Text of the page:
Thanksgiving and the Power of Gratitude

Updated: Oct 14, 2020

I am thankful that I have a warm, dry place to sleep at night in a safe neighborhood. I am thankful that I live with my best friends and our loving dog Mooki.

I am thankful my parents live ten minutes down the road, and despite the constant battle of aging, are relatively healthy. I am thankful my brother is pursing his passion in medical school, fearlessly constructing the life he has imagined.

I am thankful for my many friends who constantly reminded me that there is nothing more worthwhile than our relationships. I am thankful for my leisure which gives me ample time to read, and for the great men and women of the past who took the time to distill their world view onto the pages which fill my days.

I am thankful for the “Purple Circle,” the team within the team, whose relationships are the crowning achievement of my efforts in Jiu Jitsu.

The political state of this country leaves many justified in their worry. We cannot turn on the news without witnessing some crime of hate, vengeance, or ignorance. Worldwide, many experience hunger, disease, poverty, and the vilest of human motivations acted upon the unfortunate.

The world has never been more connected and yet we are becoming increasingly estranged from our fellow man.

All this is true. All of this is heartbreaking. All of this is deserving of our collected concern and efforts. But, on the whole, considering the many moving parts to a society, I think we do a pretty damn good job.

We must remember that nature is, in the words of Thomas Hobbes, “solitary, poor, nasty, brutish, and short.” Every living thing imposes its will onto every other. The world is a marketplace vying for energy in the preservation of matter.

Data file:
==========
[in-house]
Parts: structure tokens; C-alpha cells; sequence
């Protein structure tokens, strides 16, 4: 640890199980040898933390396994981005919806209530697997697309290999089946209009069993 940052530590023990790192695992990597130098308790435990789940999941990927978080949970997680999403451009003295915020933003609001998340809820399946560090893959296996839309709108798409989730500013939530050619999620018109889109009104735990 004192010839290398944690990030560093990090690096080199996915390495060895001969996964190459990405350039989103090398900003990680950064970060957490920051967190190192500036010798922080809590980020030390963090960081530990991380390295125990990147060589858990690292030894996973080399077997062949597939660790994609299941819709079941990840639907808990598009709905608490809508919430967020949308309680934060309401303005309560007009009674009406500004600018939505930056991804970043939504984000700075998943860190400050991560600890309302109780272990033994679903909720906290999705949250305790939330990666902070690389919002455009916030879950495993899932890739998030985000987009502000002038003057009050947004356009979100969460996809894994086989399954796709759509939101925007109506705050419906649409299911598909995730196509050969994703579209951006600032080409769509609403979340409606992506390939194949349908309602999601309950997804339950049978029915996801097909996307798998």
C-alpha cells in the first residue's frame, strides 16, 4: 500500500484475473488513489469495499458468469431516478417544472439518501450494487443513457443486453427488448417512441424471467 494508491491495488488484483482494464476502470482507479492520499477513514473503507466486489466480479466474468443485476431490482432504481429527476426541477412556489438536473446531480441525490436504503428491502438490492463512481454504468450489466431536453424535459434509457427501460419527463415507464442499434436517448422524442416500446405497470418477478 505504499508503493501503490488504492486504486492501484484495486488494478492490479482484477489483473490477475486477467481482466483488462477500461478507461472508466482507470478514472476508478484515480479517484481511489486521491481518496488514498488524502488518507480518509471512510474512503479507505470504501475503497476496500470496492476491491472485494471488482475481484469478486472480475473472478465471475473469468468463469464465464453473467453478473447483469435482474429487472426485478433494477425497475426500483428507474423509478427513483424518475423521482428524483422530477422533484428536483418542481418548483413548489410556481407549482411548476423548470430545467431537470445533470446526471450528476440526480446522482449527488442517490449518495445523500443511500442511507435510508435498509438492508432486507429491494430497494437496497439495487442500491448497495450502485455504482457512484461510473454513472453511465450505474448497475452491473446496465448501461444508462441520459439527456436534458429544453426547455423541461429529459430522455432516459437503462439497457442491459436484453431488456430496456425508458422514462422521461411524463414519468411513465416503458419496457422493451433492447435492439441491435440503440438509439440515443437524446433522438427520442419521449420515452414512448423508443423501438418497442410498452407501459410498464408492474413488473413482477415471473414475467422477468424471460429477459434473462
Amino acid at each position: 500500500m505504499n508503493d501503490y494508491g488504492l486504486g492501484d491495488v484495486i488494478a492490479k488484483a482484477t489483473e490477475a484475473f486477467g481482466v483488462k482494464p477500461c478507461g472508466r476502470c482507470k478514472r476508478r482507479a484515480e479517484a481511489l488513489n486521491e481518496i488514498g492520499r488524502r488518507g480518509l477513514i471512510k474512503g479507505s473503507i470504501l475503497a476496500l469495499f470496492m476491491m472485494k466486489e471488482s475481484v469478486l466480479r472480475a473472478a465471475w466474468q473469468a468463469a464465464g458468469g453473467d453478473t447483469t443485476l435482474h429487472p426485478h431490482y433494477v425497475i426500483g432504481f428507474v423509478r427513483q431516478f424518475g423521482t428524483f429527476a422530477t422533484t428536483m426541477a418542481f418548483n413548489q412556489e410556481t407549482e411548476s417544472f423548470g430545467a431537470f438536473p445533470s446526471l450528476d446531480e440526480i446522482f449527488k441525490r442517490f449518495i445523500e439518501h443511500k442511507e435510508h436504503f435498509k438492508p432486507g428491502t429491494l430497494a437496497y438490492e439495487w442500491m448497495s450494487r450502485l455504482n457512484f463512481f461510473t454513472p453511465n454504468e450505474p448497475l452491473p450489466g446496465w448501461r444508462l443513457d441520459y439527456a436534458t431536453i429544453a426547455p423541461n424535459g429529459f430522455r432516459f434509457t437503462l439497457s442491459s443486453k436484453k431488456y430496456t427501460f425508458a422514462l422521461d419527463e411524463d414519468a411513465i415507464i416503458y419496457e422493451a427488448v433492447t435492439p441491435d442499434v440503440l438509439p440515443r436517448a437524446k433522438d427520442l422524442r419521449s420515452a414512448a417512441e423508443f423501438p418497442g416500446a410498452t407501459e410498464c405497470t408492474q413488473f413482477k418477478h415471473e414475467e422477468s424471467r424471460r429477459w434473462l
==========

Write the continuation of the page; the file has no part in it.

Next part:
Being at the top of the food chain we forget this, becoming overly consumed with our problems which reside at the upper echelon of human needs. The opportunity to struggle with meaning and purpose is a blessing reserved for the few, the small subsection of the history of humanity in which we find ourselves.

Every single one of us has our own pressing concerns, stresses, and uncertainties, but we must learn to view our “problems” against the contrasting solutions which pervade the majority of our lives. It is because so much goes right in our day-to-day lives that we cling to that which goes wrong.

It is our abundance which illuminates scarcity. Our certainty which highlights small pockets of uncertainty. The common positive experiences with others which juxtapose the troublesome few.

Acknowledging our blessings does not remove our troubles, but it gives us an emotional anchor to steady ourselves in the stormy seas of the modern world.

I have chosen gratitude as my core operating system, constantly searching for the gifts from grace which familiarity makes difficult to see. The capacity for gratitude is the safeguard against suffering, serving as the immune system of the mind. Gratitude, like all virtues, is a skill which must be practiced, and we are each surrounded by countless blessings toward which to direct our appreciation.

The quality of our lives is contingent upon our ability to practice gratitude. One simply cannot feel anger, resentment, or jealously during this practice.

This simple truth leaves me with one more reason to be grateful: that which most determines the quality of our lives is that over which we have the most control.

In the face of a finite existence, rapidly approaching its end, this is all the comfort I need..

If you want to read Chris’s latest book on personal development, check it out here.

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